Date of Award

Summer 8-10-2022

Level of Access Assigned by Author

Open-Access Thesis

Degree Name

Master of Science (MS)


Forest Resources


Adam Daigneault

Second Committee Member

Aaron Weiskittel

Third Committee Member

Ivan Fernandez

Additional Committee Members

Jereme Frank


The purpose of this thesis is to develop a dynamic, regionally integrated forest sector model framework to identify cost-effective forest management and carbon sequestration practices across Maine’s 17,000,000 acres from 2019 to 2119. We take a three-pronged approach, each with its own set of inputs, parameters, accuracies, and skill level requirements. To achieve this we first review a group of biophysical, spatial, and silvicultural studies in the northeast to determine changes and costs of forest carbon sequestration across different treatments and harvesting practices. This allows us to estimate sequestration above baseline, the cost of mitigation, and determine the strength of Maine’s forest carbon sink over various levels of implementation via landowner participation. Secondly, we analyze forest growth and yield projections (and subsequently carbon sequestration) across 6 different management practices from the Forest Vegetation Simulator (FVS) and determine the net present value (NPV) of each pathway across 100 years. Lastly, we use the commercialized linear programming solver Woodstock to estimate total NPV to the point where harvest levels are maintained simultaneously with increasing forest carbon sequestration under different economic and policy conditions. In Woodstock,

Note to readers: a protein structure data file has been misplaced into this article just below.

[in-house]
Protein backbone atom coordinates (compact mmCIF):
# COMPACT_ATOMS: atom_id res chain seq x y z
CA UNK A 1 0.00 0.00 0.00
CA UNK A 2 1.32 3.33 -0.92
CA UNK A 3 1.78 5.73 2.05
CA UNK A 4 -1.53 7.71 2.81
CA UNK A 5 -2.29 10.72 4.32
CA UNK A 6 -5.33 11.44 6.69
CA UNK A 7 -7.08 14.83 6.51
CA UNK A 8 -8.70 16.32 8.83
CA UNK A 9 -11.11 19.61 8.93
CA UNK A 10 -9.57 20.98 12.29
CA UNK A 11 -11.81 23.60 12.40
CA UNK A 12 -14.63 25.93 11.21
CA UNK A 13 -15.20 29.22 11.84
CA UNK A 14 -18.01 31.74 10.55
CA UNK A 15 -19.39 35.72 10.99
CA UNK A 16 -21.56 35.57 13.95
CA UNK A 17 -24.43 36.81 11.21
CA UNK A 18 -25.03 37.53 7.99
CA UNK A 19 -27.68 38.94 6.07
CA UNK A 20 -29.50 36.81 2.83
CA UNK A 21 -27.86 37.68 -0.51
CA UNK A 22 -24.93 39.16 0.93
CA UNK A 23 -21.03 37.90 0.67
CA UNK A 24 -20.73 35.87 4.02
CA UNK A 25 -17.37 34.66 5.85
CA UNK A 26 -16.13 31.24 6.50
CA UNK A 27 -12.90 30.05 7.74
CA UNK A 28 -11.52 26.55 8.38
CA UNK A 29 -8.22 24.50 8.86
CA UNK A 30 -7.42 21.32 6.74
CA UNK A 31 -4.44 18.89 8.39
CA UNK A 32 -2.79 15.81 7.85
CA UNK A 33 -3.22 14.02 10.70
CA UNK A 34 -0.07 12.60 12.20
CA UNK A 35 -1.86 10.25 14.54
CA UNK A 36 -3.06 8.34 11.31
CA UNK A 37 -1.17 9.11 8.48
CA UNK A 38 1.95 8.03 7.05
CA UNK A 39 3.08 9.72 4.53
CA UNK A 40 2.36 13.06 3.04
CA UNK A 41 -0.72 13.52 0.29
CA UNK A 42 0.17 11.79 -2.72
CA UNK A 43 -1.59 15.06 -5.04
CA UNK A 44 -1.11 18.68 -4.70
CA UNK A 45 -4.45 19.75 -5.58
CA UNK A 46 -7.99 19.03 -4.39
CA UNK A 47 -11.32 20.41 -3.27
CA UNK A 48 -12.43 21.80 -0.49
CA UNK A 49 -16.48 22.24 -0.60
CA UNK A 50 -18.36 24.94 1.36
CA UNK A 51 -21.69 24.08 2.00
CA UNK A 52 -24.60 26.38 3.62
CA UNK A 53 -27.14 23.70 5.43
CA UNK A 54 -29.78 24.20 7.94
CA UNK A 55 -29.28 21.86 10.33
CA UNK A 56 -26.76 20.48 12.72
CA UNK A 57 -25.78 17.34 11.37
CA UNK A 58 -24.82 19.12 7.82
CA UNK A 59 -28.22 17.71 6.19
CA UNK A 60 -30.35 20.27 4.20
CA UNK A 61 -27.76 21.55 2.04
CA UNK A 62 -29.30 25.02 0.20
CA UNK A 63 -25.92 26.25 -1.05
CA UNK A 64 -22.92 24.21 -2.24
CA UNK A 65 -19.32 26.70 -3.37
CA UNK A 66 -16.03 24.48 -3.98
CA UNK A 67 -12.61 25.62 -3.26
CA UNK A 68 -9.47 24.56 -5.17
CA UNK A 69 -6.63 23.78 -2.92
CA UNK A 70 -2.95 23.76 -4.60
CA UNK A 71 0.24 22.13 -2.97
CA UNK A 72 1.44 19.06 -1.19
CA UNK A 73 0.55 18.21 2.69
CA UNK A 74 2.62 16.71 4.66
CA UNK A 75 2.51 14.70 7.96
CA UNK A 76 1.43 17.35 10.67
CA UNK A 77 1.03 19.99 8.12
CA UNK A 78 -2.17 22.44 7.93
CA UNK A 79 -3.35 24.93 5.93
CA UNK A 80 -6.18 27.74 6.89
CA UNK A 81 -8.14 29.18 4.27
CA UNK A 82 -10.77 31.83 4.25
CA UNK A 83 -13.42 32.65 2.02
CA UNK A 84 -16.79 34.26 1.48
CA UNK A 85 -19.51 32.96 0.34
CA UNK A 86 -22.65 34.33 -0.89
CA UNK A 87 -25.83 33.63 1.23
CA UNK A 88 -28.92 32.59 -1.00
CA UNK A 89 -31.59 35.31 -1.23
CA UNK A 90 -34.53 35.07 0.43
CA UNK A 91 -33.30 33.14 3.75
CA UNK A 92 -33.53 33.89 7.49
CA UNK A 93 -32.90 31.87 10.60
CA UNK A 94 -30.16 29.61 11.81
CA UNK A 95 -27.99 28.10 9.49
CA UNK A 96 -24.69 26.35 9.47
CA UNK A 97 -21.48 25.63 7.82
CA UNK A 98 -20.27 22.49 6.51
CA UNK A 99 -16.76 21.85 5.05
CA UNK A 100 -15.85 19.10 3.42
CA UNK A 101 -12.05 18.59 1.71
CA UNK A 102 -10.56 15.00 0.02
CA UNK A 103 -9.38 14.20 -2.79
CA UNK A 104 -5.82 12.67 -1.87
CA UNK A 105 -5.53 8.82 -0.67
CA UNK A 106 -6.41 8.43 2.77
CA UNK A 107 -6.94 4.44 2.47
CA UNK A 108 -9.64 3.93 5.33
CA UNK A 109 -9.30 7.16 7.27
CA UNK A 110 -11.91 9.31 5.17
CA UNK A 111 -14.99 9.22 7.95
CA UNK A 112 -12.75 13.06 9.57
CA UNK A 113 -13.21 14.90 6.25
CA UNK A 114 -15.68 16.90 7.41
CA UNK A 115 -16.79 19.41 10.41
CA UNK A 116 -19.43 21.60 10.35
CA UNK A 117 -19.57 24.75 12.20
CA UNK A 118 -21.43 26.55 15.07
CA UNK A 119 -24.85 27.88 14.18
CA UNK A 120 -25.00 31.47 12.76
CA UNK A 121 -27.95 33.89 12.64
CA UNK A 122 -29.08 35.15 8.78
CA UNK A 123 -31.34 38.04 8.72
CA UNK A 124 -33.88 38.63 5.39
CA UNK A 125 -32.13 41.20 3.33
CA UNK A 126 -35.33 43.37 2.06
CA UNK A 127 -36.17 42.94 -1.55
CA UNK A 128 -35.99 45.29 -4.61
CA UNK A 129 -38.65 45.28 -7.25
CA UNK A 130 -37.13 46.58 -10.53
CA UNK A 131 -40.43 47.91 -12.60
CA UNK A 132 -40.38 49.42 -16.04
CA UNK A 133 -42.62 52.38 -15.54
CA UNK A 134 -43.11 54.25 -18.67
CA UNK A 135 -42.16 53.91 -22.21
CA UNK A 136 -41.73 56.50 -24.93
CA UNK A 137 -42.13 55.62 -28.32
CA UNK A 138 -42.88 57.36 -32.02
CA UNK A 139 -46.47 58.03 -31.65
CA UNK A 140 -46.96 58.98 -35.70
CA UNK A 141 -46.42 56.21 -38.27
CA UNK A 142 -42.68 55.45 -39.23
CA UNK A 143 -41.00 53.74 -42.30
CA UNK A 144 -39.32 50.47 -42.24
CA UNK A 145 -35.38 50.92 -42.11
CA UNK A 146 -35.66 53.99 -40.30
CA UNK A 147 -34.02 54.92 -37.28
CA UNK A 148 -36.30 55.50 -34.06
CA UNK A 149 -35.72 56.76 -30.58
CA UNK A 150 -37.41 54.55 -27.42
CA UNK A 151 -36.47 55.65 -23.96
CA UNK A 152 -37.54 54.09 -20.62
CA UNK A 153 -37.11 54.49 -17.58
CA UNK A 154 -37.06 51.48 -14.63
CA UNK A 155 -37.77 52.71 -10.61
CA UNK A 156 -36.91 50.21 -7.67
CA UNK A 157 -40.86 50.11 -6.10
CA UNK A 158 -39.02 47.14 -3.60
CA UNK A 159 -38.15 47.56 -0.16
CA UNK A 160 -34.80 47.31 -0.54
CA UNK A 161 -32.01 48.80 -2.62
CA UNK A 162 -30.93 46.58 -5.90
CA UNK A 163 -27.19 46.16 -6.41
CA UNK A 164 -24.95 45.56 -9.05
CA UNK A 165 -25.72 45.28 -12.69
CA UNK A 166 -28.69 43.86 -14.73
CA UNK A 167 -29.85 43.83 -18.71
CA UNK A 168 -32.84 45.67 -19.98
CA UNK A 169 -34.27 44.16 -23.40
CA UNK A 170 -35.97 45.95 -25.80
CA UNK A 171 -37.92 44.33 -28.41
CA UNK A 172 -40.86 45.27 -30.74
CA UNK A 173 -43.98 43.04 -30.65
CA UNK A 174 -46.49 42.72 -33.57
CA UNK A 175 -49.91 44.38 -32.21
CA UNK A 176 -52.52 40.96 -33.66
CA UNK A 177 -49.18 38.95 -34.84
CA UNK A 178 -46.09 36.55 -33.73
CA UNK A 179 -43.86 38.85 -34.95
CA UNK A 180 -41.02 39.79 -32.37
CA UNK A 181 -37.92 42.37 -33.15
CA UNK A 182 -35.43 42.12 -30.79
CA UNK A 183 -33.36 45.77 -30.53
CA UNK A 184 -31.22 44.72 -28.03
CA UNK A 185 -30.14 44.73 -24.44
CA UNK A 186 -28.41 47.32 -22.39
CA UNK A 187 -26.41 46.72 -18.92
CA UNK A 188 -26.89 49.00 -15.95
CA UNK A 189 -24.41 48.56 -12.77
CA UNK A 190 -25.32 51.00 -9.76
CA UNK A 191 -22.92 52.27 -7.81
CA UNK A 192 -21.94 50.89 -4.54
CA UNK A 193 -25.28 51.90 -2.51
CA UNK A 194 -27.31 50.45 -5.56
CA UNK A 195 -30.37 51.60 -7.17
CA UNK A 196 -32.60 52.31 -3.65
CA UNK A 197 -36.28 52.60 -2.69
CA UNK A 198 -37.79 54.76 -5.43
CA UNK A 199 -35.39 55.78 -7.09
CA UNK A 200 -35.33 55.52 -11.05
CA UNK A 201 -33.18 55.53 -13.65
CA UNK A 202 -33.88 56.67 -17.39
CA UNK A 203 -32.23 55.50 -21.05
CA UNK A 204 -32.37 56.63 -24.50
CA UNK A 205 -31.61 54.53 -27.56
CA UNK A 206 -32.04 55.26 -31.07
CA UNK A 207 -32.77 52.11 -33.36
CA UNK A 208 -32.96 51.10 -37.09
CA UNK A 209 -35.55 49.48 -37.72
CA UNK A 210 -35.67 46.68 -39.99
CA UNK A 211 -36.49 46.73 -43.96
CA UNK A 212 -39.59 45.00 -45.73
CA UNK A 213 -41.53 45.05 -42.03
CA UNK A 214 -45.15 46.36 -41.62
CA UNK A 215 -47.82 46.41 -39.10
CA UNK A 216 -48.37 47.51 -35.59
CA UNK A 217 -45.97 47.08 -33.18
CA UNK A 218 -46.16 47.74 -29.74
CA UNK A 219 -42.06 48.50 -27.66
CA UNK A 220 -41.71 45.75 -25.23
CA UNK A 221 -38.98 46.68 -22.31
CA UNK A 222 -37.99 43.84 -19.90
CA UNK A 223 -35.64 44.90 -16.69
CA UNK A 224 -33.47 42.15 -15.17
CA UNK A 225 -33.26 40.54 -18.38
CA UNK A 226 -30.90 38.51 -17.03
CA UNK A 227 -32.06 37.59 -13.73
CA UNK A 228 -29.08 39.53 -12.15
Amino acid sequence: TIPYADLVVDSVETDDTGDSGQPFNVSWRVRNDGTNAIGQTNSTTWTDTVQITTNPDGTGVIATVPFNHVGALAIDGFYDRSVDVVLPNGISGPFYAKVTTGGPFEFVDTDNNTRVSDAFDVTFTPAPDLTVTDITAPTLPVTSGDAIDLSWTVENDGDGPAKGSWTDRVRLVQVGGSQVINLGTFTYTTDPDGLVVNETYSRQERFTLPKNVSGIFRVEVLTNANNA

we employ both a regimes-based approach (Model I) and a treatment-based approach (Model II). Combined, the three approaches create a range of carbon sequestration estimates and total NPV of timber harvests and carbon credits across harvest and area constraints. Both Woodstock models reveal that conducting harvests on stands well-suited to fast growth and recovery can use a mix of intensive, partial harvests, and thinnings can increase forest carbon stocking while also satisfying historical demand for harvested wood products over the long term. This integrated modeling approach will facilitate in developing a more precise forecast over a 100-year horizon, allowing us to determine the carbon price or policy incentive that minimizes the societal cost of increasing mitigation level from Maine’s diverse forest landscape.